Flow through Yoga with Genieve

BY: NIKI VALENCIA

Promptly a few minutes before the clock strikes 6:30 p.m., yoga instructor Genieve Cardinez strides into Faber room B at the CSULB Student Recreation and Wellness Center. In one hand, her blue-covered paperback book of inspiration – "You Can't Afford the Luxury of a Negative Thought" by Peter McWilliams; and in the other hand—her yoga mat and a mix of traditional and new age music tunes. "This isn't the yoga class you signed up for," said Genieve to the students in the beginning minutes of the class. Moments later, "ow's", "ah's", and a couple of "ouch's" echo through the room from the voices of students, signifying the challenge of the postures they are engaging in.

"I didn't expect it to be that hard. I expected it to just be very spiritual and stretching and that kind of stuff," said Thomas Kozourek, third year engineering major.

Genieve refers to her class as "Power Yoga" -- a hybrid of traditional yoga with advanced postures and flows.  "Power yoga is more strength building, holding postures more, going deeper, more strenuous and higher heart rate," she said. "My style goes off traditional yoga; mainly Iyengar, a type of yoga that uses props and holds poses for a long time."

Adding to her unique teachings are two other forms of yoga: "I also use Vinyasa Flow and Kundalini in class," she continued.

Students who plan to take Genieve's yoga class should know two things: this isn't your typical beginners class and be prepared to sweat. "Many yoga classes I've taken are wonderful for mediation, but I don't get much of a workout. Yoga with Genieve has me sweating most days and sore the next," said Seyka, a psychology and business major.

Seyka has consistently attended Genieve's yoga class every week since the opening of the Student Recreation and Wellness Center in fall 2008. "I've gained great stability, strength, and flexibility while still getting to enjoy the meditative aspect of yoga," she said in reference to Genieve's class.

"I always push them to challenge themselves and not stay stagnant," said Genieve. "I like to make them believe that they can go beyond their mind. When I see that they get adjusted to a certain thing, I try to change it up."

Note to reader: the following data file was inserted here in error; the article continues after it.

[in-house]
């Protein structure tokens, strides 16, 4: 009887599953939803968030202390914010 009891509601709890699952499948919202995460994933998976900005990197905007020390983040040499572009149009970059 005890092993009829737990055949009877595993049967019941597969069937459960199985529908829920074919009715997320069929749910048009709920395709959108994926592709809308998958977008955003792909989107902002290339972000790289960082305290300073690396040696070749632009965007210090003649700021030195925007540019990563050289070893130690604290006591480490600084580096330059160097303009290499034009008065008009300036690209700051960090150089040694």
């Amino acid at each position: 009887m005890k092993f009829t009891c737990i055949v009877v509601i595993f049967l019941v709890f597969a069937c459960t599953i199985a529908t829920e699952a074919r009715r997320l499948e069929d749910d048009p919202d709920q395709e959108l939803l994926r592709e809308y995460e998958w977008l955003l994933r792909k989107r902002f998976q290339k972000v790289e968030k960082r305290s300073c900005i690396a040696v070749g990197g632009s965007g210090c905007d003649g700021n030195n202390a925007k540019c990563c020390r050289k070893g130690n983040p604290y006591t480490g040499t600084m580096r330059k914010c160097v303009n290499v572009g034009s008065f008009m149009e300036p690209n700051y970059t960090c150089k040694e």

While her class is proven to be strenuous, Genieve never fails to emphasize the spiritual aspect of yoga. A virtue in the practice of yoga is its ability to relax not only the body, but also the mind. "The breathing and ‘letting go' of tension, muscle fatigue, and the uncomfortable sensations of working out [in yoga] have transferred into my life and helped me to be more patient and resilient," continued Seyka.

And that is Genieve's goal in her yoga teachings – to parallel yoga with life. "Whatever frustrations you have in life, you can transfer over," explained Genieve.

As we constantly attempt to balance work and school in our daily lives, yoga is a great solution, and not to mention, distraction to our busy days on campus. "This class definitely helps with stress and school; it gets your mind off it all," continued Kozourek.

Genieve's class is packed throughout the semester, as well as summer/winter sessions, with a variety of people: students, faculty and a surprisingly amount of men who contradict the age-old speculation that "yoga is only for chicks." "I usually invite all my guy friends to come to her class but they usually flake, thinking it's only for girls... I just think they're embarrassed," added Kozourek.

Perhaps what also attracts these students into the class is Genieve's genuine personality that reflects her caring nature. She brings with her each day a set of inspirational words and phrases to encourage everyone to try their best – not only in yoga, but also in life.

"It's yoga with attitude," added Kozourek.

Catch Genieve's yoga class at the recreation center every Tuesday and Thursday evening from 6:30 to 7:30 p.m. But beware, her class tends to fill up quick, so show up at least 15 minutes early to ensure a spot and a yoga mat (or bring your own).